Then the other audience I was thinking of was just other trans people specifically like me, the younger version of me. What are the things that I wish I had known a lot sooner about what it really means to be trans and what that internal experience is like? And the simplified version that I understood and that some trans people have lived up to?

I’ve known trans people in childhood who were fighting with their parents over what clothes to wear from age 4. That was my understanding of what counted as a real trans person, and [I thought] since that didn’t apply to me, I couldn’t be a real trans person. I can only tell my own story, but it is a story that I sure would’ve liked to have heard when I was younger.

In the beginning of the book, though, you do say that this is not a book for kids. Was it difficult for you to decide between writing a book that could reach a younger LGBTQ+ demographic given how a book by you could influence them, but ultimately opting to write a book that is more adult-oriented?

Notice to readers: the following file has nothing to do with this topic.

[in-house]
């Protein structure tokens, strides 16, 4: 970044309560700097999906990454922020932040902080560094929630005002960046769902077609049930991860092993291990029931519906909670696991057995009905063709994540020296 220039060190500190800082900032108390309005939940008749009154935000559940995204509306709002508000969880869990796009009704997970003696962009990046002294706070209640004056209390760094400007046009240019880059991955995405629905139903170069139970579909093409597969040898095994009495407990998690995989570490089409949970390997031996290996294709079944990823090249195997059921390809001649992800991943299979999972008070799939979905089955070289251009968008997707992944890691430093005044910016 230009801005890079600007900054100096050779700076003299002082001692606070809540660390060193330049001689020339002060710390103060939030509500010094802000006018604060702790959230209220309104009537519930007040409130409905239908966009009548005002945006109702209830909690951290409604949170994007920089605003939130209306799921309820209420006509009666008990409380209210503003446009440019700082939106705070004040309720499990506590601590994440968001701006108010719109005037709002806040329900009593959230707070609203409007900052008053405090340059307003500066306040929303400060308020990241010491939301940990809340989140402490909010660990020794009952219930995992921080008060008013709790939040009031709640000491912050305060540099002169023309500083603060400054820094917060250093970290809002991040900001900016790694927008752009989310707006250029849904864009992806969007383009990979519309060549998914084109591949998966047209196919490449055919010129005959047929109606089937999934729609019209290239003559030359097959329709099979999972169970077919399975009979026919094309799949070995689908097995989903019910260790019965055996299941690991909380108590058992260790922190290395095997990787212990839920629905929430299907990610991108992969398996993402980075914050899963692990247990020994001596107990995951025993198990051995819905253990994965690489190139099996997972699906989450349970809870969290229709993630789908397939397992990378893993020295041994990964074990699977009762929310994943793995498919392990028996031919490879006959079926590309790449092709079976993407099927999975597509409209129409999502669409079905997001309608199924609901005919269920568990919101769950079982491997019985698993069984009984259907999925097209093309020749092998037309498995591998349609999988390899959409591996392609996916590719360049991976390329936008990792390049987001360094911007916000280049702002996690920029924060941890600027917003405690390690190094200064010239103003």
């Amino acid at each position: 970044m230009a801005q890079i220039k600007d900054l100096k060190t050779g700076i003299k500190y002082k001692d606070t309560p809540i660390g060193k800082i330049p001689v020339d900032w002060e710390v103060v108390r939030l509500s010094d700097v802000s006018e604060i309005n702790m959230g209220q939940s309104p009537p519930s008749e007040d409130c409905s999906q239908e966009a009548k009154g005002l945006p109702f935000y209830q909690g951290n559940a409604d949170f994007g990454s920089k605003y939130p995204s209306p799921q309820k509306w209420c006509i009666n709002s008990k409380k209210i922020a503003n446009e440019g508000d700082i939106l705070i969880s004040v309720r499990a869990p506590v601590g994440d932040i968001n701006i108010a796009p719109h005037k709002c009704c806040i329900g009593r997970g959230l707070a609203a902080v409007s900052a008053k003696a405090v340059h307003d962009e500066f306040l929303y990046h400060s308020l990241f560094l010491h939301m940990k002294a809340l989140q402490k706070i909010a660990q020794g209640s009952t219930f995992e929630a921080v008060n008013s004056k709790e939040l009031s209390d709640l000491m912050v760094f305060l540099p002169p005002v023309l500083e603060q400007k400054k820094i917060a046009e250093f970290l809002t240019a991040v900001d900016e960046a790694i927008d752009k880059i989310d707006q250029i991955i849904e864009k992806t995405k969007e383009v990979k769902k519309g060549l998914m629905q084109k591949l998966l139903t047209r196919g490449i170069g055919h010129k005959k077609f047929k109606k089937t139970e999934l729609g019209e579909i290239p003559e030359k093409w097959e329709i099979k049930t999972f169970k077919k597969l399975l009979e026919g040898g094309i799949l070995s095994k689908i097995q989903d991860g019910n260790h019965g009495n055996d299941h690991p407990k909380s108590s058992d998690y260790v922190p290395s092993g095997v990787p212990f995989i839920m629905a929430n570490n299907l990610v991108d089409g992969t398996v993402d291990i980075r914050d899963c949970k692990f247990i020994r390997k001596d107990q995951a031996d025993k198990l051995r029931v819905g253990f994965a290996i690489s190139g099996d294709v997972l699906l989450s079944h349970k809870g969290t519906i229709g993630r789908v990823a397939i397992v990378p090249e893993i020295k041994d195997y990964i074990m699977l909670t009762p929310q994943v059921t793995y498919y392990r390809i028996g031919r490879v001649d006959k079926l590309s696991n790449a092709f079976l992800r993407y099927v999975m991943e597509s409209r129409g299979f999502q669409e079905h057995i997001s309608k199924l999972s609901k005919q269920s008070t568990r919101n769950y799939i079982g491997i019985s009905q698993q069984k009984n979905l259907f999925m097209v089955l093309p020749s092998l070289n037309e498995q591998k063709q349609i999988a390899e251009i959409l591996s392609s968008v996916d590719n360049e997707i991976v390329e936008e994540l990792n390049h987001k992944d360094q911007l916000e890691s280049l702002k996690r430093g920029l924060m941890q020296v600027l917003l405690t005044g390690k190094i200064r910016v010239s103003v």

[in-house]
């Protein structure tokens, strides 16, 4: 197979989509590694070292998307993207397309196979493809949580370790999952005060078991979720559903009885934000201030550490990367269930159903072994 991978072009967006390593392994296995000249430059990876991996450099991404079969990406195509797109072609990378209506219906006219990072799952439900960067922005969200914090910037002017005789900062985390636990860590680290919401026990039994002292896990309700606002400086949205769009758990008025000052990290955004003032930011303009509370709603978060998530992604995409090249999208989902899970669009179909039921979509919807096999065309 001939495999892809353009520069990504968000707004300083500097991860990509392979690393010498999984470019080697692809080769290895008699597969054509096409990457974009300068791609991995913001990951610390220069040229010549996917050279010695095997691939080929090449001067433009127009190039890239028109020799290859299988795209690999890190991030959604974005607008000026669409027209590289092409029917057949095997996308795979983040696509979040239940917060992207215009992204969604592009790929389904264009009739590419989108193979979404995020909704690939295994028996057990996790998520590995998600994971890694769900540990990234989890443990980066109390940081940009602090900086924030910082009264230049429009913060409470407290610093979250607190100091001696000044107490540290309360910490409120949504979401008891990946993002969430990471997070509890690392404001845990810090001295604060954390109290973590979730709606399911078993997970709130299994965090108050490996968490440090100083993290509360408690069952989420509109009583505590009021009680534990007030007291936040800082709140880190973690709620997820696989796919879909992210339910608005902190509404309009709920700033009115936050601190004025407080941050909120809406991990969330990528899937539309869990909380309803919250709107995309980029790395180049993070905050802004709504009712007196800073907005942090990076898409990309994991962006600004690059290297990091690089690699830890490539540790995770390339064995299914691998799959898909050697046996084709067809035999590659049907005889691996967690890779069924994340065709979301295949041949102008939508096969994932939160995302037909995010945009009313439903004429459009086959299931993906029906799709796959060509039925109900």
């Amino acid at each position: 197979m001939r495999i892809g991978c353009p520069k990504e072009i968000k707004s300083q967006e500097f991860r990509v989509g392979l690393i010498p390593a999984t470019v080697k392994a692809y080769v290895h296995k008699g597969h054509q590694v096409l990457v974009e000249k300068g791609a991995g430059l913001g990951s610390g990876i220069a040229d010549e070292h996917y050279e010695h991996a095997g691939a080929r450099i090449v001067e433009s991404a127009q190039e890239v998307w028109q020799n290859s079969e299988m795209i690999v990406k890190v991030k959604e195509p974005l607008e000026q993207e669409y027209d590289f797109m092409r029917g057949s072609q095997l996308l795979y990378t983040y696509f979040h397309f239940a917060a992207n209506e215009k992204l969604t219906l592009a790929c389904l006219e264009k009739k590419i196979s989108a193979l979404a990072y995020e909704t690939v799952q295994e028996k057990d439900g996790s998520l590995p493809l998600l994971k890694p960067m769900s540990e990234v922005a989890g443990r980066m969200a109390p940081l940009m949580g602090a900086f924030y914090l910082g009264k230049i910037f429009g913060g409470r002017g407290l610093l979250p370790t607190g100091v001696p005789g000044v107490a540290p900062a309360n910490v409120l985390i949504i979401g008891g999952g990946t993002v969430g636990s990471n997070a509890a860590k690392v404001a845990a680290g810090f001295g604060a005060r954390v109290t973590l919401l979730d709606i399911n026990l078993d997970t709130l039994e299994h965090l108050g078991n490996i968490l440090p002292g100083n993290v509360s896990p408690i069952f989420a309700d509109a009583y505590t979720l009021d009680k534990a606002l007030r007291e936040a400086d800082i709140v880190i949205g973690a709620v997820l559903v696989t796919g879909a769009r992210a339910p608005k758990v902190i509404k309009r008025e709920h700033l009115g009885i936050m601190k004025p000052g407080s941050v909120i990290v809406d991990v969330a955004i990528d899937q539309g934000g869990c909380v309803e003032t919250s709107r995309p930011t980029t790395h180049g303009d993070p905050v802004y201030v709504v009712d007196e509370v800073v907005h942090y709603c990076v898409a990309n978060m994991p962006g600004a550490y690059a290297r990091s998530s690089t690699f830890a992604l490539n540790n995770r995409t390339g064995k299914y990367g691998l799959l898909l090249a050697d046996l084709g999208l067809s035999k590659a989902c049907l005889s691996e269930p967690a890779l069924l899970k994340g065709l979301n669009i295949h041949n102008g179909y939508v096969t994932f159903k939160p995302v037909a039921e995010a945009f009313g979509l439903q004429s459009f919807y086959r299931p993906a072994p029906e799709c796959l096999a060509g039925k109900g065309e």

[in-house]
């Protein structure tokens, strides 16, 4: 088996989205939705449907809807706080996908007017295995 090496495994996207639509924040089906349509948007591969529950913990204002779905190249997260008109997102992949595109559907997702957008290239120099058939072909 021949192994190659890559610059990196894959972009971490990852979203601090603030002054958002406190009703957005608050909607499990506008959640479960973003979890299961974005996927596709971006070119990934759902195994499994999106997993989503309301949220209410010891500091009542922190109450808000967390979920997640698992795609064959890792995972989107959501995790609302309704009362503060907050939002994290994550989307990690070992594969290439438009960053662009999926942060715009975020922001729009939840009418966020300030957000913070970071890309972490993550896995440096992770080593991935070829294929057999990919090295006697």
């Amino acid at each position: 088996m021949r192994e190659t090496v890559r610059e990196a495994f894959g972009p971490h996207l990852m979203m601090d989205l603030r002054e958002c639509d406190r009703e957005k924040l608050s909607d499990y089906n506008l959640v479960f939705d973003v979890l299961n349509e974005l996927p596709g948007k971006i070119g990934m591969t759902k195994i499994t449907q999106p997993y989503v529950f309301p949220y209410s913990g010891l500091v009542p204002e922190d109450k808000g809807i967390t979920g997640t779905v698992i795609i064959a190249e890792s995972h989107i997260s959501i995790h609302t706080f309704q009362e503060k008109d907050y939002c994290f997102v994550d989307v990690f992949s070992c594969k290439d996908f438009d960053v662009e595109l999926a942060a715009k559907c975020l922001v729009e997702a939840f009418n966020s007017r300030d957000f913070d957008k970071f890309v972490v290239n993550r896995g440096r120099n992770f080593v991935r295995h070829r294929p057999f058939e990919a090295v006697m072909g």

Well, actually, the good news is that I didn’t really have to choose because in the deal that I signed, the agent that originally reached out to me mostly does children’s literature. She was just going to make sure that any deal I signed had an option for a children’s version of it as a middle-grade version. And so that is something that we’re in the early stages of.

I’m going to be working with somebody who’s written for middle grade before. Because it’s a different skill set and obviously it is going to not include every part of this book, but the parts that are appropriate, we’ll be pulling those out. That said, like I say, that wasn’t exactly my idea in the beginning. That was just something my agent wanted. I’d been all ages on “Jeopardy!” and there were parts of my life that aren’t appropriate for kids, but still felt very important to share.
The thing about trans people and queer people is, because we did not fit into the moral systems that we grew up in, we are going to be more experimental around things like drugs and sex and violate rules that way because the rules that we were raised with were so wrong. That is part of what frightens people about queer people. So, that was also part of why I wanted to show, at least as best I could, why I wound up doing those societally less-acceptable things.

I love that there’s a chapter about polyamory. Again, I feel like it will be one in which people may read your book because they loved you on “Jeopardy!” and they’ll get to that chapter and their mind might be blown. Why did you decide to express that side of yourself in the book?